Different Beliefs of Mindfulness Meditation Preventing You From Grasping The Benefits


“It’s easy to ponder (or dwell) on problems from the past or fears about the future in today’s fast-paced world. The stress that this produces can make some people physically unwell. Many people are turning to mindfulness to help them find serenity and better control their negative thoughts as they become more aware of the importance of mental health.”

There is no shortage of mindfulness literature, and there are many misconceptions about the practice.

Why is it So Hard To Exercise Mindfulness?

We believe we can’t meditate because of these misconceptions. We become frustrated, give up, and miss out on all the benefits it may provide.

If you’ve ever said to yourself, “I can’t meditate,” it’s time to reevaluate the practice with a better knowledge of what it’s all about. 9 meditation myths may hinder you from reaping the life-changing benefits of the practice.

Myth 1: Mindfulness Meditation has to be done silently

“Vipassana meditation, which entails remaining perfectly motionless while breathing in a delicate, natural manner, in the form of meditation that many people think of initially.” When walking, running, humming, or singing, however, we can enter a flow state and attain a meditative calm. The goal is to shift our concentration away from our habitual brooding thoughts and toward our breath. A still or silent body isn’t always required to accompany a quiet mind and be activated tranquility. 

Myth 2: Mindfulness Objective is to Empty Your Mind

“Meditation is about monitoring the mind and trying to gain a better understanding of its natural state through thought awareness.” Guided Mindfulness exercise can be gained through deeper awareness, which can be attained by a range of techniques such as mantras, and body scans. It simply becomes the observer of thoughts emerging and vanishing in the mind. 


Myth 3: Mindfulness is a Soothing Activity

“It’s a misconception that anxiety of mindfulness exercise makes you feel better or calms you down.” Because it may be the first time someone sits with the unpleasantness of their inner experience, mindfulness might induce anxiety. They may notice things that they dislike or are afraid of. Truths that had previously been hidden beneath layers of defensiveness are brought to consciousness when we begin to pay attention. Although relaxation might be a side effect of some mindfulness, you could have observed that your thoughts were all over the place on some days.”

Myth 4: If Your Mind Wanders, Mindfulness isn’t Functioning

“If you notice you’re having ideas while mindfulness, that suggests you’re doing something right.”

Mindfulness is about improving our ability to perceive different parts of our interior experience, not about changing it.  This can make us regain a sense of control and calmer in the long run, but the ideas don’t go away.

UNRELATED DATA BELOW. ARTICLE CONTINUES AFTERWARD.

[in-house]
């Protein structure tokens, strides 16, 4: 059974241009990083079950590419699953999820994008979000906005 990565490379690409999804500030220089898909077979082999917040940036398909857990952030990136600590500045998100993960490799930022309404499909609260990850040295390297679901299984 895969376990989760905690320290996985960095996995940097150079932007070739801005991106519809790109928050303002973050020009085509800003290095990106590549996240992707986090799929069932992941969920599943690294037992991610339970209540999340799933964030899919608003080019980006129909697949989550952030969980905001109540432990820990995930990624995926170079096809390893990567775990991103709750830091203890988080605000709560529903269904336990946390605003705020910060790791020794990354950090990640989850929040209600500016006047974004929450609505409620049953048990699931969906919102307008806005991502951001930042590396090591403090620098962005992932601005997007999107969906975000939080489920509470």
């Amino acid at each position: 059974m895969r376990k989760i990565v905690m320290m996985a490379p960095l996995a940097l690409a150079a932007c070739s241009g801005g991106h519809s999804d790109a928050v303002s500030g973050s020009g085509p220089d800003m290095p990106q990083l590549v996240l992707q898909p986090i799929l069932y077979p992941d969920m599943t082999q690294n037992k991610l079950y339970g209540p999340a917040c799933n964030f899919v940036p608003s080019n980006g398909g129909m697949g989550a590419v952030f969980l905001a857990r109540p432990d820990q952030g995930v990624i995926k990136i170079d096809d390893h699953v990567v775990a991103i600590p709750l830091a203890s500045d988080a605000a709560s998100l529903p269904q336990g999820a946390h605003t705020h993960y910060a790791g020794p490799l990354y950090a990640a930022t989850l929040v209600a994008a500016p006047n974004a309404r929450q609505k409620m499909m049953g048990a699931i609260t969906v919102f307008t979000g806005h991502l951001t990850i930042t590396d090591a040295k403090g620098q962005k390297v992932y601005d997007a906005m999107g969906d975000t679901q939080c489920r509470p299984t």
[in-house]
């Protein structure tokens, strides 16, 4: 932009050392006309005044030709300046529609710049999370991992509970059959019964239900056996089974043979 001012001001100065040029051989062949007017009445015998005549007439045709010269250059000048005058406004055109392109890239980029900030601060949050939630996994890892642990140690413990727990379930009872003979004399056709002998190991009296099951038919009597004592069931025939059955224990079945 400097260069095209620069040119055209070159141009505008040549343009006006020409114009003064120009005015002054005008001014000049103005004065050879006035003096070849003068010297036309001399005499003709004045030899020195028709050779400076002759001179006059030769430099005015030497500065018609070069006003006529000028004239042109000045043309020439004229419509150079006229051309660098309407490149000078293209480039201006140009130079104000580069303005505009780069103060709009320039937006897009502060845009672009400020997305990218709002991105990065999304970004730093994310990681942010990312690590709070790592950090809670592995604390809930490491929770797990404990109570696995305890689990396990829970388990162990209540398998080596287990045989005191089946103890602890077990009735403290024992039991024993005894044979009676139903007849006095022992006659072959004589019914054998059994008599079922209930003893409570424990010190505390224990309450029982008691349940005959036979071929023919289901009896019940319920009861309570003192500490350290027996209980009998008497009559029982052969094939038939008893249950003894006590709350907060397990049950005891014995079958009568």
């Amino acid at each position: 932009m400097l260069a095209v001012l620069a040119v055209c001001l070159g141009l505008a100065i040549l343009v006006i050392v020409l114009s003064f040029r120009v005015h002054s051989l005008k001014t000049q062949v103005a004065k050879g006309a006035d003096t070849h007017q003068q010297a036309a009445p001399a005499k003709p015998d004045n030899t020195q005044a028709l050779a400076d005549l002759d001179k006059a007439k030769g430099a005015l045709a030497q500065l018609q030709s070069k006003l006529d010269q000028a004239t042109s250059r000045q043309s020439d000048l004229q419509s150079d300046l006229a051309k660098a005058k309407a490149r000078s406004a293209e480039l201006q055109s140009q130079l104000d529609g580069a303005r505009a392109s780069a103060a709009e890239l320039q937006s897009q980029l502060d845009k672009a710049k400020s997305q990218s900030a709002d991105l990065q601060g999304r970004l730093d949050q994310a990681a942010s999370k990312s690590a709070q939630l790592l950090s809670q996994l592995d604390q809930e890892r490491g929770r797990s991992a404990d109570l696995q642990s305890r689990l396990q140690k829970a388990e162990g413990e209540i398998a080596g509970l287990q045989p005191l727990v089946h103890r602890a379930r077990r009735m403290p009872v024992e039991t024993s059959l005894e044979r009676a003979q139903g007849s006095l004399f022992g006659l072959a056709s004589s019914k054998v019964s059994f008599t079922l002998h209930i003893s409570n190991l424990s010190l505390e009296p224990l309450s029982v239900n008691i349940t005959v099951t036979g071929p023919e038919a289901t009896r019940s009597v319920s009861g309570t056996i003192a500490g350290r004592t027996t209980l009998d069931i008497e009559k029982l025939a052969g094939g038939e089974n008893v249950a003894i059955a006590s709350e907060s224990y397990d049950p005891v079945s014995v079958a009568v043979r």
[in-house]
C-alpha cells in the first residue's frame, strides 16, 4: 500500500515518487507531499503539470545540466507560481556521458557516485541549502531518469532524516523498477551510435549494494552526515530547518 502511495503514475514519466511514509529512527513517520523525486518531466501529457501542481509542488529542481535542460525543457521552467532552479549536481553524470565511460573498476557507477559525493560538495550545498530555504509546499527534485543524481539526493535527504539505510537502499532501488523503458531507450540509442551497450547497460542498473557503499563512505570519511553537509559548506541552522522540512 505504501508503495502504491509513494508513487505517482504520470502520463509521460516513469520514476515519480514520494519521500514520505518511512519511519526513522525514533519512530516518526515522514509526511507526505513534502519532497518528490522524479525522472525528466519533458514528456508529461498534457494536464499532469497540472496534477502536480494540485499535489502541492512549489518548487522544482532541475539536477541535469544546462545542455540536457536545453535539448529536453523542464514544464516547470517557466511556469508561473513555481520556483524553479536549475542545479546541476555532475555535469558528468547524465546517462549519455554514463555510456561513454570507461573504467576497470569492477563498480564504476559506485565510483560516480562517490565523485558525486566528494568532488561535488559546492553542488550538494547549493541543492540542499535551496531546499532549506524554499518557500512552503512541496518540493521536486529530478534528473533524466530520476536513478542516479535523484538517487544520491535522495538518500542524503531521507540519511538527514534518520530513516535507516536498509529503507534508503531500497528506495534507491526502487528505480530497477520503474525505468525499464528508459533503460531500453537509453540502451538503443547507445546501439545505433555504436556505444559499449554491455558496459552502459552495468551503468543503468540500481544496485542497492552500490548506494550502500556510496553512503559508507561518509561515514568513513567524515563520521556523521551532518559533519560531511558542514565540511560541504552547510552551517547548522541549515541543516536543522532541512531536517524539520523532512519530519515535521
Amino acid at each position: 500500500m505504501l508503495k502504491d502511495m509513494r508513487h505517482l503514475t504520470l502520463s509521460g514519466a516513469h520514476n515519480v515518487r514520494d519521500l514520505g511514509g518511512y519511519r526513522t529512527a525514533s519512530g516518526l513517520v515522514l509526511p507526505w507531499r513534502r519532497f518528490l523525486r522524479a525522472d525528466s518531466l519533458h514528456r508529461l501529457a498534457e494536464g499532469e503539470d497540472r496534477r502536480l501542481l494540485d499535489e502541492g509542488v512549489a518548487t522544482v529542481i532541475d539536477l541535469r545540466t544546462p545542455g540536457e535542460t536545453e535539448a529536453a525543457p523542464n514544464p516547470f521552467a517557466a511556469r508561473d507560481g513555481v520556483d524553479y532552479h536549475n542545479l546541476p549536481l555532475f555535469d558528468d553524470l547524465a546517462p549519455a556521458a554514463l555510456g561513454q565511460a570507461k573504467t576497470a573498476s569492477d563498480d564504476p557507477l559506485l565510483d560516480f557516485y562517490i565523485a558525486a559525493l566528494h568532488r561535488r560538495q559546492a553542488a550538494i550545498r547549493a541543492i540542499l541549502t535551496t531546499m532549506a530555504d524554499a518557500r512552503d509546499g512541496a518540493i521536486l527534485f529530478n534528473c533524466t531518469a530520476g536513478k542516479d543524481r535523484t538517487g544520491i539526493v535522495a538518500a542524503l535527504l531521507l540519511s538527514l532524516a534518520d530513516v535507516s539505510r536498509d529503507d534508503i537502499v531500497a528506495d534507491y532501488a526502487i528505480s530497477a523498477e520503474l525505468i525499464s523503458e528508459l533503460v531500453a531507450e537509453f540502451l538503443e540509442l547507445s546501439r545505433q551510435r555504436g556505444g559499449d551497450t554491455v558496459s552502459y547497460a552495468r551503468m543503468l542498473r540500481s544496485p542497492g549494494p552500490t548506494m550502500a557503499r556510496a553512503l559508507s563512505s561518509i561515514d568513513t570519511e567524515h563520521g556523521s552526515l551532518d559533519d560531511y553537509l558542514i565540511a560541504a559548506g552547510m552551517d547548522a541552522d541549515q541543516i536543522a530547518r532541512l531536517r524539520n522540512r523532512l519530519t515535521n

Myth 5: Mindfulness is Challenging

“While sitting down and meditating for long amounts of time can be difficult, we meditate regularly.” Mindfulness Meditation is the practice of focusing one’s mind on a single thing for a long period. We already do this with Netflix, Instagram, and other services. The goal of mindfulness meditation is to focus on something that will improve or change our lives in some way. 

Myth 6: Mindfulness Meditating Makes You Dull

Meditation returns us to the present moment, where we can work on answering rather than reacting, and therefore controls the fight-or-flight response. Meditation improves our focus and concentration.

Myth 7: You Can’t Meditate Because You’re Not “Excellent” At It

“Mindfulness training sessions  can take many different forms, and there is no right and a wrong way to do it.” The goal of meditation isn’t to make your thoughts stop or to make you feel zen and peaceful. It’s a possibility to rewire your brain for new habits and patterns by practicing a new way of responding to ideas, emotions, feelings, or distractions.” 


Myth 8: Meditation is a form of Religion.

“Although many religions stress the importance of meditation, it is not always a religious practice,” Whereas prayer is an act of requesting, meditation is an act of receiving, and it is entirely up to you who you receive from, whether it be God, Allah, your higher self, the universe, or anything else. 

Myth 9: It Takes Hours to be Mindful.

“Some people believe you need to meditate for hours every day and practically lock yourself up in a cave to meditate.” Five-minute mindfulness exercises for emotional regulation can be beneficial to people. Do you need to refresh your mind? Stop, take a breath, and close your eyes slowly. Count your breaths in and out until you hit several five, then start anew.

Wrapping it Up 

A great tool is an online mindfulness meditation course. It aids in the realization that you don’t have to believe in a never-ending stream of thoughts and feelings. However, if these thoughts are the results of psychological difficulties, they may remain in your mind, causing anxiety, and worry.